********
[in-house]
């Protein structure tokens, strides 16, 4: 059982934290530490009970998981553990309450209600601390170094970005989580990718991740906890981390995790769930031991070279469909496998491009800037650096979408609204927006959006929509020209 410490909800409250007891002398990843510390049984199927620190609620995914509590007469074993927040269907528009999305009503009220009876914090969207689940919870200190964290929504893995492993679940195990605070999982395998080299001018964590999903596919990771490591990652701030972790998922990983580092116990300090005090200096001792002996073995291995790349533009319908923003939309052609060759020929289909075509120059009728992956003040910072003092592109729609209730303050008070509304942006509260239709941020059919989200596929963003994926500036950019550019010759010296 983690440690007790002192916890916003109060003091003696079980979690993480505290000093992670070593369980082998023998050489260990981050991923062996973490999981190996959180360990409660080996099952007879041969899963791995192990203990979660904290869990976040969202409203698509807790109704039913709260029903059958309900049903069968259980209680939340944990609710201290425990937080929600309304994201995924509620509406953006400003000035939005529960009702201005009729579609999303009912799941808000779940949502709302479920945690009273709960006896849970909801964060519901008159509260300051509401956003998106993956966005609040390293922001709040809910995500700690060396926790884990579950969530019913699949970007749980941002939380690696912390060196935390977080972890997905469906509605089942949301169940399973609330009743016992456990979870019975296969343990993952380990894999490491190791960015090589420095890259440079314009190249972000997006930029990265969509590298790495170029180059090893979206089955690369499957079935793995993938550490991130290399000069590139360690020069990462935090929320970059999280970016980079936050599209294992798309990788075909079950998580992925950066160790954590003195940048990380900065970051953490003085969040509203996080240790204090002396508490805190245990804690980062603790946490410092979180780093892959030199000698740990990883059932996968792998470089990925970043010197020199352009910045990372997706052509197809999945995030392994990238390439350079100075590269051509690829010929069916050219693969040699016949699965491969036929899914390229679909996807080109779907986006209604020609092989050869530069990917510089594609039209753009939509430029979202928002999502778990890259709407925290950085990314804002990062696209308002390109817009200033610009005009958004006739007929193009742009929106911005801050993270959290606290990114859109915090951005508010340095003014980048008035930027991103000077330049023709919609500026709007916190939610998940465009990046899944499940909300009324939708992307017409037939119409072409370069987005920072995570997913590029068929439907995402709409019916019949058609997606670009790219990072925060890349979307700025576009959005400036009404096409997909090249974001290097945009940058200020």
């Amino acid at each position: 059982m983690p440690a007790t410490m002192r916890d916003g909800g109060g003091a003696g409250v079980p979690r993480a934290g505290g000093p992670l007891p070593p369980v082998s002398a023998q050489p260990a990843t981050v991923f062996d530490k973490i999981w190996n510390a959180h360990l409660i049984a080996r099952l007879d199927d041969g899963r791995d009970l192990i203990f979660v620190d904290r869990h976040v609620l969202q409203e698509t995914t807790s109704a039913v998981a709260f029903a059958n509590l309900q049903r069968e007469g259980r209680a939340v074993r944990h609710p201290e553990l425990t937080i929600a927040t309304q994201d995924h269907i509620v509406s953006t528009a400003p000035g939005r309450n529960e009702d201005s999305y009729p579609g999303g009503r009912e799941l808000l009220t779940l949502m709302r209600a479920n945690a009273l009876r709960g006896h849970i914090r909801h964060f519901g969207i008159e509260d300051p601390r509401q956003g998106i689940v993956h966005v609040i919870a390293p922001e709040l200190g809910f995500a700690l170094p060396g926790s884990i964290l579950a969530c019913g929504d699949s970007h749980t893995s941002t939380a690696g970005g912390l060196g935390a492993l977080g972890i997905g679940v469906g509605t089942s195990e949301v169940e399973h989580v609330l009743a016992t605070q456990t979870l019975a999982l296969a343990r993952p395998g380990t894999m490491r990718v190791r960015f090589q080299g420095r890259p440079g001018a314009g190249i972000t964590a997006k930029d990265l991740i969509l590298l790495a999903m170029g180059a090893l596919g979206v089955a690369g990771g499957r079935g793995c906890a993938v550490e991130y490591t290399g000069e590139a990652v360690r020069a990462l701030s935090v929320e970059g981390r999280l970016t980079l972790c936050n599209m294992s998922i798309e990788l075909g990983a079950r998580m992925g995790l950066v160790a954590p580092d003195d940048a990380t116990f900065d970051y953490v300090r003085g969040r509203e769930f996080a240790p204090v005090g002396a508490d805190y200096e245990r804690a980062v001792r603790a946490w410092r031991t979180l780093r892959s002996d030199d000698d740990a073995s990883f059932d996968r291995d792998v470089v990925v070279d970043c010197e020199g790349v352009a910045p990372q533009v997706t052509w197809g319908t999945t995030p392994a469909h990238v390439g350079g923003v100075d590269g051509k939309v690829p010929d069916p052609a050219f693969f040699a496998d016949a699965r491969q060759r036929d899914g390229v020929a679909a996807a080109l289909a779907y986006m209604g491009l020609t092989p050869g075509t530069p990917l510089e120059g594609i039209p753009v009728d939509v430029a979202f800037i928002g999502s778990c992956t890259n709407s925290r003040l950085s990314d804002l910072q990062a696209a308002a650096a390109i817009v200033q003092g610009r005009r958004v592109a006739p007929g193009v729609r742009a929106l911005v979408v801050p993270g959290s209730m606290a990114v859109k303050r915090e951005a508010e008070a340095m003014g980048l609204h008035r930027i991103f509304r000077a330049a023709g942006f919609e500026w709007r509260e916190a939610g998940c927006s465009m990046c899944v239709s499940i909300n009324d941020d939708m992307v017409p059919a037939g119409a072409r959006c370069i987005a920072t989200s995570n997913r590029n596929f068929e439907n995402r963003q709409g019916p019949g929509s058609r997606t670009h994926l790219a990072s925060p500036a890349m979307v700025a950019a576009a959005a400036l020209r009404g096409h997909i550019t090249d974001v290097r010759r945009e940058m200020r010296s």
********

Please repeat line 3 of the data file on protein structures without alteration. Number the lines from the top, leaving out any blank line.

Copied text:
């Amino acid at each position: 059982m983690p440690a007790t410490m002192r916890d916003g909800g109060g003091a003696g409250v079980p979690r993480a934290g505290g000093p992670l007891p070593p369980v082998s002398a023998q050489p260990a990843t981050v991923f062996d530490k973490i999981w190996n510390a959180h360990l409660i049984a080996r099952l007879d199927d041969g899963r791995d009970l192990i203990f979660v620190d904290r869990h976040v609620l969202q409203e698509t995914t807790s109704a039913v998981a709260f029903a059958n509590l309900q049903r069968e007469g259980r209680a939340v074993r944990h609710p201290e553990l425990t937080i929600a927040t309304q994201d995924h269907i509620v509406s953006t528009a400003p000035g939005r309450n529960e009702d201005s999305y009729p579609g999303g009503r009912e799941l808000l009220t779940l949502m709302r209600a479920n945690a009273l009876r709960g006896h849970i914090r909801h964060f519901g969207i008159e509260d300051p601390r509401q956003g998106i689940v993956h966005v609040i919870a390293p922001e709040l200190g809910f995500a700690l170094p060396g926790s884990i964290l579950a969530c019913g929504d699949s970007h749980t893995s941002t939380a690696g970005g912390l060196g935390a492993l977080g972890i997905g679940v469906g509605t089942s195990e949301v169940e399973h989580v609330l009743a016992t605070q456990t979870l019975a999982l296969a343990r993952p395998g380990t894999m490491r990718v190791r960015f090589q080299g420095r890259p440079g001018a314009g190249i972000t964590a997006k930029d990265l991740i969509l590298l790495a999903m170029g180059a090893l596919g979206v089955a690369g990771g499957r079935g793995c906890a993938v550490e991130y490591t290399g000069e590139a990652v360690r020069a990462l701030s935090v929320e970059g981390r999280l970016t980079l972790c936050n599209m294992s998922i798309e990788l075909g990983a079950r998580m992925g995790l950066v160790a954590p580092d003195d940048a990380t116990f900065d970051y953490v300090r003085g969040r509203e769930f996080a240790p204090v005090g002396a508490d805190y200096e245990r804690a980062v001792r603790a946490w410092r031991t979180l780093r892959s002996d030199d000698d740990a073995s990883f059932d996968r291995d792998v470089v990925v070279d970043c010197e020199g790349v352009a910045p990372q533009v997706t052509w197809g319908t999945t995030p392994a469909h990238v390439g350079g923003v100075d590269g051509k939309v690829p010929d069916p052609a050219f693969f040699a496998d016949a699965r491969q060759r036929d899914g390229v020929a679909a996807a080109l289909a779907y986006m209604g491009l020609t092989p050869g075509t530069p990917l510089e120059g594609i039209p753009v009728d939509v430029a979202f800037i928002g999502s778990c992956t890259n709407s925290r003040l950085s990314d804002l910072q990062a696209a308002a650096a390109i817009v200033q003092g610009r005009r958004v592109a006739p007929g193009v729609r742009a929106l911005v979408v801050p993270g959290s209730m606290a990114v859109k303050r915090e951005a508010e008070a340095m003014g980048l609204h008035r930027i991103f509304r000077a330049a023709g942006f919609e500026w709007r509260e916190a939610g998940c927006s465009m990046c899944v239709s499940i909300n009324d941020d939708m992307v017409p059919a037939g119409a072409r959006c370069i987005a920072t989200s995570n997913r590029n596929f068929e439907n995402r963003q709409g019916p019949g929509s058609r997606t670009h994926l790219a990072s925060p500036a890349m979307v700025a950019a576009a959005a400036l020209r009404g096409h997909i550019t090249d974001v290097r010759r945009e940058m200020r010296s």